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Publishers and Libraries – Diverging Interests

24 February 2012

From publishing professional Mike Shatzkin:

Because libraries are, at most 5% of a general trade publisher’s business and far less of the ebook business, and because the market is changing so rapidly and because every retailer except Amazon can be said to be struggling to carve out a sustainable position in the global ebook marketplace, there are many legitimate reasons for the biggest publishers to take a wait-and-see attitude about libraries and ebooks. The fear is of a “shopping and consuming” experience at the libraries which is comparable to what the retailers can offer. That potential is largely mitigated now because most of the big books don’t go to them. But, if they did, publishers fear the market could shift away from retail.

That fear is not just about a “lost sale”. It is also about a “lost channel” of sales, or a pipe to the consumer that runs entirely through Amazon.

. . . .

[W]e already face the possibility that we’re headed for a single retailer for ebooks and print online called Amazon. Every other channel to the consumer, libraries and retailers both (whether they know it or not) are ultimately fighting for their digital lives. Publishers don’t want to do anything that weakens Kobo, Google, Barnes & Noble, or anybody offering a commercial channel to customers.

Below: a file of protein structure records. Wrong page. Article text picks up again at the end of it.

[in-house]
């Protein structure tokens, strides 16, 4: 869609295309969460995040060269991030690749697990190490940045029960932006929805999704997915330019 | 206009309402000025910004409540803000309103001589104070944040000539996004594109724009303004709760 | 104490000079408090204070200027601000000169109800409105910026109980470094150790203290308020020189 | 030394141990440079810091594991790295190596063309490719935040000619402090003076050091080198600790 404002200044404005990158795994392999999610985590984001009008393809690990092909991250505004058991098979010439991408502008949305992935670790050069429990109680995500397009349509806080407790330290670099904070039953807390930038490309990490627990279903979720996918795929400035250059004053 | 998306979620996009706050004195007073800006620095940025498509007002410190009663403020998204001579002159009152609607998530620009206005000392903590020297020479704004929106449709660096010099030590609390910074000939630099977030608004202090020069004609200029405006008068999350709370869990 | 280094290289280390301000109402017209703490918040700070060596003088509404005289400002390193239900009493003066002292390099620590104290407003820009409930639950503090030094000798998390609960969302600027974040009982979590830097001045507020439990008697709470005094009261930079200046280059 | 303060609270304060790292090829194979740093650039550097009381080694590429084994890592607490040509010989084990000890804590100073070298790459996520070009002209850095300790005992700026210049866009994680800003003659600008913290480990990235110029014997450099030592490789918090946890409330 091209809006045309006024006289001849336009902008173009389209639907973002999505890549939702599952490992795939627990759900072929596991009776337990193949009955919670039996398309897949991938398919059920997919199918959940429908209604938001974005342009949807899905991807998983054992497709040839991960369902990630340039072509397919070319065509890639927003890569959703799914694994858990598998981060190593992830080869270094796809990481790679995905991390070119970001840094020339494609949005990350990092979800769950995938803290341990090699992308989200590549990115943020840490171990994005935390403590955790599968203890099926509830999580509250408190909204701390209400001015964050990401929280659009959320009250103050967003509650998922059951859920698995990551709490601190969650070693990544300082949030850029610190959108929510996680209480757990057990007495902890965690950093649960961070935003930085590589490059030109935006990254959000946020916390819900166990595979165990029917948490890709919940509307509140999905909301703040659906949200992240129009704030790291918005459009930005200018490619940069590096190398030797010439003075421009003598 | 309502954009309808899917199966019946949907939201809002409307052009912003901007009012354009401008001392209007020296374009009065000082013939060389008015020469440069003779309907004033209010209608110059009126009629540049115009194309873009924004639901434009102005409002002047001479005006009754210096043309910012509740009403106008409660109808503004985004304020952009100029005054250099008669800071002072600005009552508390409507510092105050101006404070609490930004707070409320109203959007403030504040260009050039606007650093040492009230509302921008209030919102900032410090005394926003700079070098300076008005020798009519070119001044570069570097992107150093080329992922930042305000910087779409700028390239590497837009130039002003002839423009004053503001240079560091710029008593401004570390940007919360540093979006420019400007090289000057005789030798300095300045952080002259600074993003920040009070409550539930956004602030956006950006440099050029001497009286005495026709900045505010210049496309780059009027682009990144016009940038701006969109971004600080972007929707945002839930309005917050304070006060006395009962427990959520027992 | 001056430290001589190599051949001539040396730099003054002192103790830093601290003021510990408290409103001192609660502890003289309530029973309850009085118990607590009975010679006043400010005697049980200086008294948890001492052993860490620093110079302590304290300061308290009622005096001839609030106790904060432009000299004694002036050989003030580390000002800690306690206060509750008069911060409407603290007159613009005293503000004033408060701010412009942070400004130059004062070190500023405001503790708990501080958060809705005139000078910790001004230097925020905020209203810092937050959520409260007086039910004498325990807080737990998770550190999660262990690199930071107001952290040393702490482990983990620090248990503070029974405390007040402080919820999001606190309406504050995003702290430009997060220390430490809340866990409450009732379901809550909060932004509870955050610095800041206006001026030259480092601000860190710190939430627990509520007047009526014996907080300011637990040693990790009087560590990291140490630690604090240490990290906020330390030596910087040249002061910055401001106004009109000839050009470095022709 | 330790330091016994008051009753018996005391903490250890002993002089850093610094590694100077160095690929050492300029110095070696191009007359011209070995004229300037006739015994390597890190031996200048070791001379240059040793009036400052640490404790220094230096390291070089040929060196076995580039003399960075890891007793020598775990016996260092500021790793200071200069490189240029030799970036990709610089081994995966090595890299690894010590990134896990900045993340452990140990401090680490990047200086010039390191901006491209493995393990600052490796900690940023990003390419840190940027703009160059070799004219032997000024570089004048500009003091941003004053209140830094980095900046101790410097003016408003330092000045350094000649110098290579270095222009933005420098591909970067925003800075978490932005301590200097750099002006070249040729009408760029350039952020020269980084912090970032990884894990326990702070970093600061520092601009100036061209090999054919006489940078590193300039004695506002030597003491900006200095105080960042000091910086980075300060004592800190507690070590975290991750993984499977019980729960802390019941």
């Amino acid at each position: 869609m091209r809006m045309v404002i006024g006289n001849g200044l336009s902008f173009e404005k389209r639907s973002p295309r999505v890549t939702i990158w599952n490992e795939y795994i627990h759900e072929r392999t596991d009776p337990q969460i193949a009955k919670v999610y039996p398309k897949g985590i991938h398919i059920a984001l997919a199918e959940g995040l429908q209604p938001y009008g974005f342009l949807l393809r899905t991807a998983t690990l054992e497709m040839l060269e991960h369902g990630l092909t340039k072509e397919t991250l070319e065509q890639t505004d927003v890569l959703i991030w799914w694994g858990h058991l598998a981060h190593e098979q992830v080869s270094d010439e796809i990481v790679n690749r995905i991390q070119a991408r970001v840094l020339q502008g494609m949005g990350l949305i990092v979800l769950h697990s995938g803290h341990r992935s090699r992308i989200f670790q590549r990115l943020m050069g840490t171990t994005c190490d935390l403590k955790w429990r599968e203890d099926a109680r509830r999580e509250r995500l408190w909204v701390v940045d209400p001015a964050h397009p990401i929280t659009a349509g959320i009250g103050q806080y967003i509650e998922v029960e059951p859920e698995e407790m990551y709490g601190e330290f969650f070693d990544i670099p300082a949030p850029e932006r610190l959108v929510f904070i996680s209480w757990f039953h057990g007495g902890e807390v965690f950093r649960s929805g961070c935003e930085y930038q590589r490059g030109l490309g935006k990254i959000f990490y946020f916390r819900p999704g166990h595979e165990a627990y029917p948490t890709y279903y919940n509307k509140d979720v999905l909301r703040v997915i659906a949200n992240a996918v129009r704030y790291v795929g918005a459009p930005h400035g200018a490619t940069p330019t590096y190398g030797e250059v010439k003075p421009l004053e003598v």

. . . .

I think we should all understand that intelligent people on all sides feel that they are fighting for their survival. That includes Amazon, the publishers, the competing retailers, and the libraries. Our problem is that the interests don’t align and what I think people sometimes have trouble accepting is that it is possible they never will.

. . . .

I think most of us agree that the price-per-read major publishers will be able to capture is very likely to go down. (Some optimists would argue that the number of reads will go up, but, of course, that’s of questionable comfort if the number of authored books available also goes up, and it will.) So publishers are highly conscious of that in ways they never had to think about when the price of what they sold was bounded by physical realities.

Link to the rest at The Shatzkin Files

Amazon, Ebook Lending

4 Comments to “Publishers and Libraries – Diverging Interests”

  1. “Some optimists would argue that the number of reads will go up, but, of course, that’s of questionable comfort if the number of authored books available also goes up, and it will.”

    In addition to controlling the means of distribution in the past, the publishing industry also controlled the number of authors. Fewer authors, fewer titles available, more money from each title. What a shock it must be to have both those rugs pulled out from under them!

  2. I just don’t understand publishing’s recent dealings with libraries. I mean, they keep trying to convince us that they are interested in (and good for) literary culture and yet they’re causing a huge fuss over the one institute that really matters to literary culture. *scratches head*

    Granted, my husband works at a library so they’re kind of important to me.

  3. Sarah, I’ve heard a drowning victim will drown a friend in a panicked effort to push himself out of the water. Imagine that.

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